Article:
Bottega Veneta exits social media on all platforms
Bottega Veneta has quietly closed its social media accounts, exiting Facebook, Instagram and Twitter, sparking an end to its social marketing communications.
In an unprecedented move for a luxury fashion house, the Kering-owned company has chosen to restrict its digital communications, going against the tide of most marketing strategies. In December Bottega Veneta debuted its Spring Summer 2021 collection on Instagram, which saw a salon style show take place at London’s Sadler’s Wells, to a very limited live audience. While it was an audivisual format and editorial project designed by conceptual artist Rosemarie Trockel, the brand chose social media as part of its unveiling.
Interestingly, Bottega creative director Daniel Lee has never had an Instagram profile, stating in interviews he does not see social media as a focus. In a 2019 Lee told British Vogue: “It was good to grow up in the pre-Instagram era: we had a lot of fun. It will be interesting to see what happens in the future. I believe there will be a return to privacy. I really hope so”.
Exiting the platforms may be a winning coup for Bottega Veneta fan accounts, which include profiles such as bottegaveneta.by.daniellee, bottegaveneta_international, bottega.men and by_daniel_lee, testifying to a constant interest in the new course of the brand .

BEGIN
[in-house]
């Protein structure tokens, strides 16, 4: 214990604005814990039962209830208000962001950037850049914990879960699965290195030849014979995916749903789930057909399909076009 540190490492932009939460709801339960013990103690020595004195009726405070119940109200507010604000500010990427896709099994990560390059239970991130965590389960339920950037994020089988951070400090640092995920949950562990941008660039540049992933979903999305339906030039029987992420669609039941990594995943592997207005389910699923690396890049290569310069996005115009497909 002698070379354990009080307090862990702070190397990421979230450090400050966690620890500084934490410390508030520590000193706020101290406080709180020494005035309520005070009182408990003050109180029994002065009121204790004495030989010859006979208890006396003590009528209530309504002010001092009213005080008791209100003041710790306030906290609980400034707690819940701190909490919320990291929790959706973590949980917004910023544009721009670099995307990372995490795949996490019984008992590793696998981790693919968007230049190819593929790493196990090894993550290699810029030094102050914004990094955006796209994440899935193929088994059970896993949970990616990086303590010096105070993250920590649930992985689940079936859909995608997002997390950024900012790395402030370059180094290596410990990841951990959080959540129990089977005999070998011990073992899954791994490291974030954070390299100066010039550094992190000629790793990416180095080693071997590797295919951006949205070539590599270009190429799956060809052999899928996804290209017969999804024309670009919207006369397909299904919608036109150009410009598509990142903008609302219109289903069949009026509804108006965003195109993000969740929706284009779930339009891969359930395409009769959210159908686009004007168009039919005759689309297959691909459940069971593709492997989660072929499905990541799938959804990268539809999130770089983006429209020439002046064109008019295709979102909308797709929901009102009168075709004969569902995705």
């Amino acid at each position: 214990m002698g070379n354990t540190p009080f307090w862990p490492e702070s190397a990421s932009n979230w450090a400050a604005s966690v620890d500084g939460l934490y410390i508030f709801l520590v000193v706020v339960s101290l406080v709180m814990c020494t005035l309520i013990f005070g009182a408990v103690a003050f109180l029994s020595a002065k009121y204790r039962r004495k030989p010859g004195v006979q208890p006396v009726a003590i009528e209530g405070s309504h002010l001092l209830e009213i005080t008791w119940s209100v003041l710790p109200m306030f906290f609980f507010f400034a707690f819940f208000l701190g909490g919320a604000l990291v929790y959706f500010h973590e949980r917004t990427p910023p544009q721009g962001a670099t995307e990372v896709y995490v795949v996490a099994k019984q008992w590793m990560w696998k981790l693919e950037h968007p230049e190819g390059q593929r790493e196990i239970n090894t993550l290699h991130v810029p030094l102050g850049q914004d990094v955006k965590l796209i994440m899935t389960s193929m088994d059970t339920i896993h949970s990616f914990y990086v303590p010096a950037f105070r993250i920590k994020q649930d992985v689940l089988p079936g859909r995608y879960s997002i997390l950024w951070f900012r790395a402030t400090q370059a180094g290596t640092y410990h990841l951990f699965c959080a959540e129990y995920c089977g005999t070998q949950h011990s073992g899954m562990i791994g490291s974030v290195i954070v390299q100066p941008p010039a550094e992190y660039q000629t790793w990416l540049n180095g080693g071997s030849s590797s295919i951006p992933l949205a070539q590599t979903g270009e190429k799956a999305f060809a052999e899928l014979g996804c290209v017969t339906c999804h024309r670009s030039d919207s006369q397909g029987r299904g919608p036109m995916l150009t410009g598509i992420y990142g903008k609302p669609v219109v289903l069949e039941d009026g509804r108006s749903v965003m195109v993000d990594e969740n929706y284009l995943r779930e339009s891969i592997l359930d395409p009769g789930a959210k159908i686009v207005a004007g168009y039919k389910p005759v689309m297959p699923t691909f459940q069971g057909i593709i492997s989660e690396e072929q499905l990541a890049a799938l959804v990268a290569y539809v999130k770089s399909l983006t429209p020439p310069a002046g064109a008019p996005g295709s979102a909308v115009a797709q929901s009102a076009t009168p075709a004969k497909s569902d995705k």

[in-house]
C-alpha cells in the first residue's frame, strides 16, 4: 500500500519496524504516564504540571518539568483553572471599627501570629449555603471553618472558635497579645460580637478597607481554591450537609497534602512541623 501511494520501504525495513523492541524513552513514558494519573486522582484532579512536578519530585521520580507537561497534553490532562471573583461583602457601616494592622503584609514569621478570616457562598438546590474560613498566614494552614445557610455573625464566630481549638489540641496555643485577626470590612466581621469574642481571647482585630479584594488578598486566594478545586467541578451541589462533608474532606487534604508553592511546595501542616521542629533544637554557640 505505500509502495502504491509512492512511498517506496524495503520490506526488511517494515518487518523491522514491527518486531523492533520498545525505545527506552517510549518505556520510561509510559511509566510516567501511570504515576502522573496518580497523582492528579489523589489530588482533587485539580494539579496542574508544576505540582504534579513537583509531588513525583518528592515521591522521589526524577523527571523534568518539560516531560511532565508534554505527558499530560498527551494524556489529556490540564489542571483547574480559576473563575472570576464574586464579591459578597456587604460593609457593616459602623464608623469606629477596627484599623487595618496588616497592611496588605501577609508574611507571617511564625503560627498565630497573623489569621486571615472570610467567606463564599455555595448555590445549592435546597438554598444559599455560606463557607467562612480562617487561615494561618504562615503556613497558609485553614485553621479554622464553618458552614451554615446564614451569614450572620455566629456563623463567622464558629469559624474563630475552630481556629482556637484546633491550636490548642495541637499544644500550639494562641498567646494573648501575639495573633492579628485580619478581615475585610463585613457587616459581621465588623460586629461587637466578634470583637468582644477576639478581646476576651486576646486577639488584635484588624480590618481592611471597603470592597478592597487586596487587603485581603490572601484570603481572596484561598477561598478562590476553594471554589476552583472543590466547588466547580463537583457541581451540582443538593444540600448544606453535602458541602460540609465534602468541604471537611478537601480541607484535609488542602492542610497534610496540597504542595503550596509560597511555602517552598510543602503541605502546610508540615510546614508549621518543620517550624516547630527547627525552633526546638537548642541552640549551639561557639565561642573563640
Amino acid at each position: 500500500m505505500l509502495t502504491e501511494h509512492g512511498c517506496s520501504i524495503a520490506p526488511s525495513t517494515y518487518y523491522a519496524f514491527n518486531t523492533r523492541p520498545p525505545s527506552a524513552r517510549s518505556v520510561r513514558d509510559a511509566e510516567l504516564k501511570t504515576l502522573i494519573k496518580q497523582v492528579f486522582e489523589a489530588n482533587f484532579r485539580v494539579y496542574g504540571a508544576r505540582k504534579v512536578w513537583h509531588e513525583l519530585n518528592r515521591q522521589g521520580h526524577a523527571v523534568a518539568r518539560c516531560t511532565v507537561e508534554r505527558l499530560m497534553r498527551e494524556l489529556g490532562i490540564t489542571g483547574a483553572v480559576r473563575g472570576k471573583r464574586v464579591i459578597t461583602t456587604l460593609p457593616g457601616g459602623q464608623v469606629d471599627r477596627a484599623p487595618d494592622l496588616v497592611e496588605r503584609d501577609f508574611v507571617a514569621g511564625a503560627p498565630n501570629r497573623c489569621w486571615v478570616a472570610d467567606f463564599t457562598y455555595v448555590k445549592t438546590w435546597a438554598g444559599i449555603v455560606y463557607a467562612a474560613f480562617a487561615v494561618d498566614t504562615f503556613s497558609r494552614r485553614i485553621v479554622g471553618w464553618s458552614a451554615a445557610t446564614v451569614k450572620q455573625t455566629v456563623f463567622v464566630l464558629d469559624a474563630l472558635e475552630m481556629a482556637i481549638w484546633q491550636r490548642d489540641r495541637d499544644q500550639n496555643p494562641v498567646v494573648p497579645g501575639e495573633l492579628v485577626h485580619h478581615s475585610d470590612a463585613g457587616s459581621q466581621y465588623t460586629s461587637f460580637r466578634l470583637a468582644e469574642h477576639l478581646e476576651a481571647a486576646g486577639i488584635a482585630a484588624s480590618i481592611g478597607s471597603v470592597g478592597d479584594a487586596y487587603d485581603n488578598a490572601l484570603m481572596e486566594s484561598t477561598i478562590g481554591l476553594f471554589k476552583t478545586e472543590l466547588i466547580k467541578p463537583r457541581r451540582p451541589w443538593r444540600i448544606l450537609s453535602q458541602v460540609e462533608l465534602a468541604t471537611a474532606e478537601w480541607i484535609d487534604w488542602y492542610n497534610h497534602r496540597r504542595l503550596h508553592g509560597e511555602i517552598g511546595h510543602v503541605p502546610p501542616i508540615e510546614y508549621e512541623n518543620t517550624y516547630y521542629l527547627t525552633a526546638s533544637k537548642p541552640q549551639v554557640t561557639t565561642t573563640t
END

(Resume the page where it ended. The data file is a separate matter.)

The triad formula of Facebook, Instagram and Twitter may be over
Digital communications and the platforms brands and businesses are embracing has seen significant changes in the past year. While a self-operated account can offer a singular point of view, many luxury brands have expanded their presence on newer platforms, no longer satisfied with the canonical triad Instagram-Facebook-Twitter, and investing instead in TikTok, the Z Generation social network, and live streaming network Twitch, the platform where Burberry chose to unveil its latest collection.
Fashion avatars, gaming and Pokémon Go
The common thread that binds the realms of fashion and digital has also morphed to the world of gaming, as was recently embraced by Balenciaga and Valentino. In 2019 Gucci invested a large digital spend in Genies, the avatar company, as part of the brand’s ongoing “experiments” with digital touchpoints and reaching the elusive Gen Z audience. Just this week following a new collaboration between Gucci and The North Face saw both brands team-up with Pokémon GO for their collection release. The avatar items based on the T-shirts, hats, and backpacks from The North Face x Gucci collection will be available for a limited time at over 100 PokéStops around the world.
Perhaps the proliferation of online interactions is what Bottega sees as negatively impacting its exclusivity status and less-is-more mantra. Being active on all channels – be it Instagram, Tiktok or any social platform – may not match its current strategy. For now, its back is turned, and Game Over.
Image via Bottega Veneta website